#9

Hey mbc66!
That helped a ton.
Maybe you know how to overcome my next hurdle, too!?
For the example above, a base64 coded audio ist used, to have it locally.
This works fine with one sound effect. I’d like to find a way to control multiple sounds, ideally playing simultaneously.
You yourself made a sample file here, but with the files stored online. I need the sources to be kept off-line. Is there any chance to combine the best of these two methods?
I hope it’s just a litte line, that a know-nothing like me just could not come up with.

Again, thank you. I appreciate you taking your time for me.
Greetings from Germany,
Ben


#10

The post from @ProtoAlex earlier in this thread shows how this can be done. I guess it doesn’t work for playing multiple files simultaneously, and that’s your issue.

Yeah, that was like 5 years ago, and in RP8. I’m kind of surprised it still works. It used an embedded javascript library where I cobbled some custom audio/video functions, using a “javascript injection” method posted by one of the original Axure gurus, Gregor. At the core of it, the javascript code creates an array of audio streams. Each audio stream comes from an mp3 file. These files could be on your local system–a folder on a computer or mobile device, although you might get some performance issues trying to play multiple sounds.

If you are running your prototype on a computer, this would be the easiest thing to try, I think. In my sample RP file you link to above, just replace the online mp3 filenames with your own filenames on the same computer. The trick will be using the correct directory syntax. Easiest thing for this is to publish your prototype locally then put the mp3 files in the same folder as the prototype’s HTML files. Then you can just call the filename itself, e.g., “MySound1.mp3” To test changes (with audio) you’d need to publish locally again instead of using Axure’s Preview option.

Beyond that, you’ll need to roll up your sleeves and get ready for a fair bit of trial and error. …But maybe not new coding. The base-64 approach from @lshillman at the start of this thread essentially translates the audio content from a stream into base-64 text and embeds that into the page. In theory, you should be able to use that text block the same as you would an mp3 filename to point to the audio content. And in theory, you could paste the base-64 text block into any widget and then send a pointer to that to create an audio stream in javascript.

If I lost you here, don’t worry, but it’s leading me to another idea you should be able to easily test. In my sample file, replace the mp3 filenames with your base-64 text --the same long string you pasted in as the <source src=' ...> in the Open Link javascript call.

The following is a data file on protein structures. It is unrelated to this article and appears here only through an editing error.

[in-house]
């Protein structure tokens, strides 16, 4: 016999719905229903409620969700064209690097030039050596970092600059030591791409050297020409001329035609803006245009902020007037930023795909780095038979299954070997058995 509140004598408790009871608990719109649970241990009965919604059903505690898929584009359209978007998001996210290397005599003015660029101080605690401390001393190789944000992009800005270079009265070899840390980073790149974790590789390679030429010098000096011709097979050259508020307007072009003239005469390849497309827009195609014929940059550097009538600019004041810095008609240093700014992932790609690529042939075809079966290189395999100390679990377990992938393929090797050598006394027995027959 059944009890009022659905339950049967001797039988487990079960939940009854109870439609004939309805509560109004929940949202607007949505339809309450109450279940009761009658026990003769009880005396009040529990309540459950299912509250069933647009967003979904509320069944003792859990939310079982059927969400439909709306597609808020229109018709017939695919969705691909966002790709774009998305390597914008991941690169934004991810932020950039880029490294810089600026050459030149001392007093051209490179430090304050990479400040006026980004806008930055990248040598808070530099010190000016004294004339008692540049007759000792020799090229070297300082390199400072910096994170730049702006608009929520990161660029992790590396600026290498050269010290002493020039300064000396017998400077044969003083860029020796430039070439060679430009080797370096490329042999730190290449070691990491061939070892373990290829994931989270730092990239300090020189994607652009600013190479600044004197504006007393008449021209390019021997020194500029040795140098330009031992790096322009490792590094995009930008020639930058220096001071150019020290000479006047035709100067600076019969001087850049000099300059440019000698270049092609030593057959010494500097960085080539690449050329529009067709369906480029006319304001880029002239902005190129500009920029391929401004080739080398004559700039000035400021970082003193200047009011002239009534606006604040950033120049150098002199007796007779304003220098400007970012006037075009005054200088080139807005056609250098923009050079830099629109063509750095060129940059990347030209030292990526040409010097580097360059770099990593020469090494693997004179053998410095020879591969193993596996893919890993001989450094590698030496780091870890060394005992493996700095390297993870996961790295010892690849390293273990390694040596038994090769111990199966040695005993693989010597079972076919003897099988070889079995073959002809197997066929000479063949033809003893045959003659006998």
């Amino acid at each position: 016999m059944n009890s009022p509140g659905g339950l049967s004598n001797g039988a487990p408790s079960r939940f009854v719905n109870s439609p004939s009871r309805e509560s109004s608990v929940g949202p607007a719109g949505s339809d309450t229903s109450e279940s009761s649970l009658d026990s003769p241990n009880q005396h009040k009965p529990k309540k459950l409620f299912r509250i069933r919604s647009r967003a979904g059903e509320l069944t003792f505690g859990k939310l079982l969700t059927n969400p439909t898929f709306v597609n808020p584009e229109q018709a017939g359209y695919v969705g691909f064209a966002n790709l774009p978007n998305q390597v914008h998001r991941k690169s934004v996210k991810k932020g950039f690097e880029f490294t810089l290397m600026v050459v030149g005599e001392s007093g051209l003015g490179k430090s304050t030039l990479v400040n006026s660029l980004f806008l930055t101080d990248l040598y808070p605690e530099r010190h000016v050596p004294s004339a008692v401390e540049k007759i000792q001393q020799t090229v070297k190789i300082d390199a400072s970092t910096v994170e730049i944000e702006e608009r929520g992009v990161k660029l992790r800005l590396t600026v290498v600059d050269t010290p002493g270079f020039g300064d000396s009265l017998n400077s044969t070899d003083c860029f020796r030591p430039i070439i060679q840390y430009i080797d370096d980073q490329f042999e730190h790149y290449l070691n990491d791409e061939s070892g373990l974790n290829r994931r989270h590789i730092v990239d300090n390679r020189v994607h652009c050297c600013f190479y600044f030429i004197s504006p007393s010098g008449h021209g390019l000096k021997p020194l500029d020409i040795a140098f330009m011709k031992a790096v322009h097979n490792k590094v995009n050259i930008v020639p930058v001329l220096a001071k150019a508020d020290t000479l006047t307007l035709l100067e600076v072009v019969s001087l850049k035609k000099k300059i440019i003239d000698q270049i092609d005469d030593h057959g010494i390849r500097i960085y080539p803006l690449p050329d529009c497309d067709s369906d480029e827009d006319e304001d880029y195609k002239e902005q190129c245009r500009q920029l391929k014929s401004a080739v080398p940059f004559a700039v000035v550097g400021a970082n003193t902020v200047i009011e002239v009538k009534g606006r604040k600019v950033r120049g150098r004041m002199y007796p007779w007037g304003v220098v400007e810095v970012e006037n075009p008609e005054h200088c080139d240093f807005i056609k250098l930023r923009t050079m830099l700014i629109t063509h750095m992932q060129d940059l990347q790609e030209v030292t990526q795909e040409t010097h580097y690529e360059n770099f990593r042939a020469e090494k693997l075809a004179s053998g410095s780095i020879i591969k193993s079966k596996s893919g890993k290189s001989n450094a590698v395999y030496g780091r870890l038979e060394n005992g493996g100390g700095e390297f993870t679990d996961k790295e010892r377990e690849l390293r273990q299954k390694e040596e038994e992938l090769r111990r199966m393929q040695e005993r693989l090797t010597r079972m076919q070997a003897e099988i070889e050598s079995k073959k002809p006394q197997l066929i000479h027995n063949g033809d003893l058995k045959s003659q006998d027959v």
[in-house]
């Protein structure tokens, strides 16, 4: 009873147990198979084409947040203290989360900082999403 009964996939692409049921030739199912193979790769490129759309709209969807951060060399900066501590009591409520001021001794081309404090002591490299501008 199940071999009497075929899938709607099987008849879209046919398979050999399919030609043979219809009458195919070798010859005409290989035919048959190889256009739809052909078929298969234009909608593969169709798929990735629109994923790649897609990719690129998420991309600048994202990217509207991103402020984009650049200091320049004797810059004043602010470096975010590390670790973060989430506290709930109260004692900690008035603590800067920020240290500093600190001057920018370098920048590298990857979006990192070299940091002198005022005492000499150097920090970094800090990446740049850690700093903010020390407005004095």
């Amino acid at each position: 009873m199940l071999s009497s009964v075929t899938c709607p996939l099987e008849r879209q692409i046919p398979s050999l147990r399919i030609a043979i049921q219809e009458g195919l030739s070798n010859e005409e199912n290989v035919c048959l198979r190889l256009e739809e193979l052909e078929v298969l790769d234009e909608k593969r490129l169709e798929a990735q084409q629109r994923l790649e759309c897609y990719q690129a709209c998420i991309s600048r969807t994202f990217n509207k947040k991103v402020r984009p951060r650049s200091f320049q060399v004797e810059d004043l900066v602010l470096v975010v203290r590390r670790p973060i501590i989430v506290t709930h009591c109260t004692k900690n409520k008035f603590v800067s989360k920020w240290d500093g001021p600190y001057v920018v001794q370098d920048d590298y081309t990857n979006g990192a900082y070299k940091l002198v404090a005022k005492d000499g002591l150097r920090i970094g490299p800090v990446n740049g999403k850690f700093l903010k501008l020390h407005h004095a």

If I get some more time I’ll try this base-64 conversion again and see if I can get it to work.


#11

I can confirm you can have a lot of base64-encoded files playing simultaneously. I used that method to make this, in which each piano key plays an mp3. When you select a chord from the chord bar under the piano, all the notes play at once—well, okay, they play sequentially, but if your computer is fast enough they ought to sound more or less simultaneous.

I’d post the rp, but at this point it has spaghettified into a completely unreadable mess; even I have trouble with it if I go back to it after a week. But it’s doable!

PS: @mbc66, you’ve been here for nearly ten years and post advanced stuff all the time. I guess there’s no hope of making it past “apprentice level” on this new forum!


#12

@mbc66
Thank you so much. I think I got some homework now!

One question regarding the Base64 thing: The longer the audio, the longer the Base64 code. Right?
What is the actual limit of characters you can enter into the variable/function window? I can’t find any documentation on that.


#13

You won’t find any from Axure, as javascript injection it is not supported.


#14

Hi again!
I got it working all together using the Base64 method. Thanks gain!
Is there anyone having experience in modifying the audio via changing the sampling rate?
I would like to have a tone that changes with the movement of a slider.
Slide right- tone becomes higher, slide left, tone becomes lower. Realtime of course.
Naive idea is to use some math to control the sampling rate in relation to the x- position.
Any suggestions on that would -again- be much appreciated!

Greetings, Ben


#15

You might try experimenting with tone.js:
https://tonejs.github.io/

Or using oscillatorNode in vanilla js:

You could always fake it by using several mp3 files played at different pitches, but that approach would mean you go (for example) directly from a B♭ to a B, rather than “sliding” up to it. But if you don’t want to mess around with javascript, this would definitely be the easiest way to prototype it.